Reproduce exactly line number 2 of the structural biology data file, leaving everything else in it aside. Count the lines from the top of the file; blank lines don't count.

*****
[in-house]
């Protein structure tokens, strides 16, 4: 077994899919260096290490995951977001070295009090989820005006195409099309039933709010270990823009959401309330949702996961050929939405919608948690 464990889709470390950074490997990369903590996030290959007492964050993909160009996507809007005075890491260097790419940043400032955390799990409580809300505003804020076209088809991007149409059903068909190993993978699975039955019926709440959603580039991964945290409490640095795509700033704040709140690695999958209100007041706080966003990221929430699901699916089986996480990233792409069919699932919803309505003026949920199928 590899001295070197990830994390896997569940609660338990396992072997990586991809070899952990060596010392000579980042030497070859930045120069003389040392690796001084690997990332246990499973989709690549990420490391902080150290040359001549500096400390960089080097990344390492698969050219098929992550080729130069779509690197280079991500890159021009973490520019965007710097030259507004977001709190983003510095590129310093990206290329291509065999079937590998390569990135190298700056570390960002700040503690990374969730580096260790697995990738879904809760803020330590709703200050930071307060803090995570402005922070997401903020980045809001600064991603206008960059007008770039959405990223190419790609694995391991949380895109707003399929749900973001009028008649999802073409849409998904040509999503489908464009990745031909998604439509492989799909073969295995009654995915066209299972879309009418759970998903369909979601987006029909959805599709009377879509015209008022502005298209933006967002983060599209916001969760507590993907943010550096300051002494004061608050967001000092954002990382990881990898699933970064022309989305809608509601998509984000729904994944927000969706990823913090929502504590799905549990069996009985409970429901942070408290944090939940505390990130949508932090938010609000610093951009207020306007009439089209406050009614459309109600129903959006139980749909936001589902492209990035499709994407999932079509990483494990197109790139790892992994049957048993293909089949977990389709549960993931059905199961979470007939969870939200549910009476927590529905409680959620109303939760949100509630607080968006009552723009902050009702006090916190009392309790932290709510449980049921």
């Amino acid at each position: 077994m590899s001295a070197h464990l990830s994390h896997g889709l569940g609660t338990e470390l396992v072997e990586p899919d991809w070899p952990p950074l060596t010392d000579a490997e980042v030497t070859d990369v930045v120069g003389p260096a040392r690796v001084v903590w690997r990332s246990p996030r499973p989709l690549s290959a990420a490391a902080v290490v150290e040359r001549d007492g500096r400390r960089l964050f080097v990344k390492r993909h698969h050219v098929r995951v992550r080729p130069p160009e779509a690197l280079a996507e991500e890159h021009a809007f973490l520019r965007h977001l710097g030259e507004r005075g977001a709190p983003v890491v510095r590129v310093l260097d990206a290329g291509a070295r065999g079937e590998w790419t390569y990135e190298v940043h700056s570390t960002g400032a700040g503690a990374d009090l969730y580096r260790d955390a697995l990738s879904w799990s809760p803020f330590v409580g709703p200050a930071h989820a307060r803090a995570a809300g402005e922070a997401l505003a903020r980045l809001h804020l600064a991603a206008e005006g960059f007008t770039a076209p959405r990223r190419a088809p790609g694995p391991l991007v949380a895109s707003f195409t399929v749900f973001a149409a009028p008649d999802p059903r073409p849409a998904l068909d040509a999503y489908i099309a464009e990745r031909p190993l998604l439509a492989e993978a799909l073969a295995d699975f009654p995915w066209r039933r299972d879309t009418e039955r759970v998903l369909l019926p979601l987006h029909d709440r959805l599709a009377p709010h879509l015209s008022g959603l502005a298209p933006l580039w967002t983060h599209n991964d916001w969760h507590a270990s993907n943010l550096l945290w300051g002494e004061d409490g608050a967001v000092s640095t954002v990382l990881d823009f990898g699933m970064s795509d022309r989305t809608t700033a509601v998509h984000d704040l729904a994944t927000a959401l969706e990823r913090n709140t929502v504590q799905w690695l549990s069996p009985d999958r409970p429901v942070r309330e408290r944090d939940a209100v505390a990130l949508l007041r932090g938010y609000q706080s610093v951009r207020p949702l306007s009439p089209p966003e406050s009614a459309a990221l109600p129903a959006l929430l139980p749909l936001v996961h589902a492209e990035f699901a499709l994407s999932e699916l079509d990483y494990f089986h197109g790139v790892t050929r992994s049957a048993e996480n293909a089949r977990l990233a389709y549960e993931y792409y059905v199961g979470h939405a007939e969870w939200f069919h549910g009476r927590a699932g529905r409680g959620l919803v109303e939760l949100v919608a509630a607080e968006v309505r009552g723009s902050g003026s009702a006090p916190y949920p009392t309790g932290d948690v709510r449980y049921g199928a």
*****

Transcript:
């Protein structure tokens, strides 16, 4: 077994899919260096290490995951977001070295009090989820005006195409099309039933709010270990823009959401309330949702996961050929939405919608948690 464990889709470390950074490997990369903590996030290959007492964050993909160009996507809007005075890491260097790419940043400032955390799990409580809300505003804020076209088809991007149409059903068909190993993978699975039955019926709440959603580039991964945290409490640095795509700033704040709140690695999958209100007041706080966003990221929430699901699916089986996480990233792409069919699932919803309505003026949920199928 590899001295070197990830994390896997569940609660338990396992072997990586991809070899952990060596010392000579980042030497070859930045120069003389040392690796001084690997990332246990499973989709690549990420490391902080150290040359001549500096400390960089080097990344390492698969050219098929992550080729130069779509690197280079991500890159021009973490520019965007710097030259507004977001709190983003510095590129310093990206290329291509065999079937590998390569990135190298700056570390960002700040503690990374969730580096260790697995990738879904809760803020330590709703200050930071307060803090995570402005922070997401903020980045809001600064991603206008960059007008770039959405990223190419790609694995391991949380895109707003399929749900973001009028008649999802073409849409998904040509999503489908464009990745031909998604439509492989799909073969295995009654995915066209299972879309009418759970998903369909979601987006029909959805599709009377879509015209008022502005298209933006967002983060599209916001969760507590993907943010550096300051002494004061608050967001000092954002990382990881990898699933970064022309989305809608509601998509984000729904994944927000969706990823913090929502504590799905549990069996009985409970429901942070408290944090939940505390990130949508932090938010609000610093951009207020306007009439089209406050009614459309109600129903959006139980749909936001589902492209990035499709994407999932079509990483494990197109790139790892992994049957048993293909089949977990389709549960993931059905199961979470007939969870939200549910009476927590529905409680959620109303939760949100509630607080968006009552723009902050009702006090916190009392309790932290709510449980049921």